If you’re working on a project and searching for an easy way to get a pair of Arduinos talking, swing by his site and grab the library. It doesn’t get much easier.

ROS turns three

Turtles!

Since its first debut three years ago, ROS has been gaining some popularity with the robotics folks.  It’s behind the scenes of those impressive quadcopters you may remember from a while back.  ROS helps abstract the lower level functions of a robot by supplying lots of code for commonly used components (wiimote for example). Being an “operating system”  it comes with lots of nice features you would expect, like a package manager.  It’s open source and many of their projects are well documented making it easy get started.

Check out the video after the break to see it in action [Read more...]

Python library for Emotiv EEG

Want to control things with your mind? The Emotiv EPOCH EEG is one of the best pieces of hardware you can get that is ready to be hacked into your project. Too bad the entry-level SDK will set you back $500. Or you can take advantage of [Cody Brocious'] work by using his Emotiv Python Library. He sniffed around the data coming in over the USB connection and discovered that it’s encrypted. With a bit of trickery he extracted the key and built the 128-aes decryption routine into his package. So far this just pulls raw data from the unit so it’s up to you to figure out how to properly filter the signals and differentiate which sensor corresponds to each data stream. But it’s a start, and hopefully it’ll lead to more mind controlled doo-dads.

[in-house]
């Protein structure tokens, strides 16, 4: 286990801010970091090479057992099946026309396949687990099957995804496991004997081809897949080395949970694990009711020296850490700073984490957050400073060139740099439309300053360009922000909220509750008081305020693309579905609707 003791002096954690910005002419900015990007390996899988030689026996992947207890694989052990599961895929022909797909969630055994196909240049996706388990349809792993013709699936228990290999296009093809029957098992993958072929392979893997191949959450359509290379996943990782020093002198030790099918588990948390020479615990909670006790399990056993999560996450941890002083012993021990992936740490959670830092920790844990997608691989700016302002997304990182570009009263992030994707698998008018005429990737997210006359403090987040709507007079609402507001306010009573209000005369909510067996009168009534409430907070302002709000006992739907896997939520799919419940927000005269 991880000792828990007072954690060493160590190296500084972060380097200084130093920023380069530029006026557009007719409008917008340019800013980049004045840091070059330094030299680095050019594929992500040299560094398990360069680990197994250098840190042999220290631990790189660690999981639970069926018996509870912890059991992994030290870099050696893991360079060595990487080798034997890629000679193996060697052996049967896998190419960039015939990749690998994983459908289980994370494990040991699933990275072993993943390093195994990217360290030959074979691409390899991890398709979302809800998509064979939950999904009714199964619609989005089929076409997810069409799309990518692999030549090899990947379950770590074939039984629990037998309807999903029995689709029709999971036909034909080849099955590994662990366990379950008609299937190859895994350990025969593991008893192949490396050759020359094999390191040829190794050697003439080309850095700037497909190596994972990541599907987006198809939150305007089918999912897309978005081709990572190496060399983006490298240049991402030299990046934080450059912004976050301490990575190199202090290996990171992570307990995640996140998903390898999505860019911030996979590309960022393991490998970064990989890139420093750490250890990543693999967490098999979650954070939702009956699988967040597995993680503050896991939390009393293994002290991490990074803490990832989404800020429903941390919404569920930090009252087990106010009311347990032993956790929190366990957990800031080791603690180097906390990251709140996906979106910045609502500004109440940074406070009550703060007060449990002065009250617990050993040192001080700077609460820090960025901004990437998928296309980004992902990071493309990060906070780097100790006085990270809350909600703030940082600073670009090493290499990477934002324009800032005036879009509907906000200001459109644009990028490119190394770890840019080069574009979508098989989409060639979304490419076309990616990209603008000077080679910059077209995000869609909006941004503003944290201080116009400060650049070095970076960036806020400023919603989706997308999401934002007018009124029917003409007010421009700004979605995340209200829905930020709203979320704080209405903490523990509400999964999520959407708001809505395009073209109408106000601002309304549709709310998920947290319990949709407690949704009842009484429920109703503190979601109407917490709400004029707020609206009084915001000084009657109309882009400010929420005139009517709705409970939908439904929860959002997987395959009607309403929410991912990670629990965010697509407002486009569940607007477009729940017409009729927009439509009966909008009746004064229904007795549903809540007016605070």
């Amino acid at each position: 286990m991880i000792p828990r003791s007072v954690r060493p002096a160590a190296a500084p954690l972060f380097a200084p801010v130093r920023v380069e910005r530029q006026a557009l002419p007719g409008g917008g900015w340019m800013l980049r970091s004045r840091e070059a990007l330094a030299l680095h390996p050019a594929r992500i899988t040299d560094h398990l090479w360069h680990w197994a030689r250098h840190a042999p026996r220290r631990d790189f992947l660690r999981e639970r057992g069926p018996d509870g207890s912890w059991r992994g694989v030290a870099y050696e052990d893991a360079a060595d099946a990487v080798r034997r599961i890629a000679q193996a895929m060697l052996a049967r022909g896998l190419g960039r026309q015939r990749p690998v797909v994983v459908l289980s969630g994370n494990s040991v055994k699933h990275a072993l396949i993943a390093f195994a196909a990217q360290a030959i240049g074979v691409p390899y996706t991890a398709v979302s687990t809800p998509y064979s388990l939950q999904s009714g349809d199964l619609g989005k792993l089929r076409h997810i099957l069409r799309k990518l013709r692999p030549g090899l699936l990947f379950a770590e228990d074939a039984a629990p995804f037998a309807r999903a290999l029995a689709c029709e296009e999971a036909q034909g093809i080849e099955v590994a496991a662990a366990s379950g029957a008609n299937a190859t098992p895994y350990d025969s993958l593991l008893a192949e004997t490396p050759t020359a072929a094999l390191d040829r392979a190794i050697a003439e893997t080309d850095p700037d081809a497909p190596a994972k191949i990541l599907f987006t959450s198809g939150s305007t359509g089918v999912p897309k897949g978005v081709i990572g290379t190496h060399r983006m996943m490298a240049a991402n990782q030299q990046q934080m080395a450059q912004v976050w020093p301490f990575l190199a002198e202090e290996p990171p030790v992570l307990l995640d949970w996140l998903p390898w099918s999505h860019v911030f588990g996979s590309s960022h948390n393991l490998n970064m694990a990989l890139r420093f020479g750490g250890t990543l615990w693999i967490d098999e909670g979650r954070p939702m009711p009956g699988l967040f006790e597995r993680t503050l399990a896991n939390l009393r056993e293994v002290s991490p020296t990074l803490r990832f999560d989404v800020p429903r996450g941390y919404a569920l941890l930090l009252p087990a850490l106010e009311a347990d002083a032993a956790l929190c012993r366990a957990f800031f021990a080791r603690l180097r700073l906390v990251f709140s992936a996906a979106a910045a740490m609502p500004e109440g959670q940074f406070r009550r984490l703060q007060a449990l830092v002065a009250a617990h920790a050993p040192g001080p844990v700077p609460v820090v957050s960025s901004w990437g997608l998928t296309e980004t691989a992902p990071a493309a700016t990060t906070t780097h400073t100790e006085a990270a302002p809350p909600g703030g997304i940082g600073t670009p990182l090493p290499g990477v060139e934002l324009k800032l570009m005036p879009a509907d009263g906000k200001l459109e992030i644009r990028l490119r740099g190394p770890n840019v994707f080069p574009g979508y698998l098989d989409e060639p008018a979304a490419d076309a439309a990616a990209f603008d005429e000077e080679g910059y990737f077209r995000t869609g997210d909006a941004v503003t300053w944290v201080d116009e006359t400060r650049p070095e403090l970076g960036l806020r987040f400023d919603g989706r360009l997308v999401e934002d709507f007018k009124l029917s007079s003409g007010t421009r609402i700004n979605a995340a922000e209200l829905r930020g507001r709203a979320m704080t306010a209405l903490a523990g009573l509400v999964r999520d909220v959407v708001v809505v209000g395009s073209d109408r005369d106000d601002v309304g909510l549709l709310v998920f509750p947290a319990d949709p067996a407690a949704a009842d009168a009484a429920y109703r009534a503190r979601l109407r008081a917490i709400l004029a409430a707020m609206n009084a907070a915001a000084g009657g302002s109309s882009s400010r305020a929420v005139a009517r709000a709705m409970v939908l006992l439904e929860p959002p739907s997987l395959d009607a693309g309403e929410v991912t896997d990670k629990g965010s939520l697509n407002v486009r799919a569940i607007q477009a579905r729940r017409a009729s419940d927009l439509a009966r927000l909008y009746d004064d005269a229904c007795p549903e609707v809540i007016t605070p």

Update: Adafruit Eagle library, now with Arduino

Adafruit Industries has just added an Arduino shield footprint to their EagleCAD library. If you don’t know, the Arduino headers use non-standard pin spacing. Learn to deal with it, there’s too many Arduino shields in production to have any hope for a change in the future. This footprint should make it a lot easier to design your own boards. If you use this package make sure you’re getting the library from their github, they’ve been adding parts regularly. Setting up version control will make sure you always have the latest libraries.

[Thanks pt]

Adafruit Eagle library

We love it when a PCB comes out right the first time. We’re careful enough with our designs that if something is wrong it’s usually a footprint problem, like we picked the wrong package for the components. Adafruit is helping to make the design process easier by sharing their Eagle library. Like the Eagle library version control we saw earlier in the month, this library is housed on github making it easy to stay up-to-date. The library includes many components (switches, crystals, IC’s, etc.), and fixes some prolbem-footprints, like 0805 surface mount pads.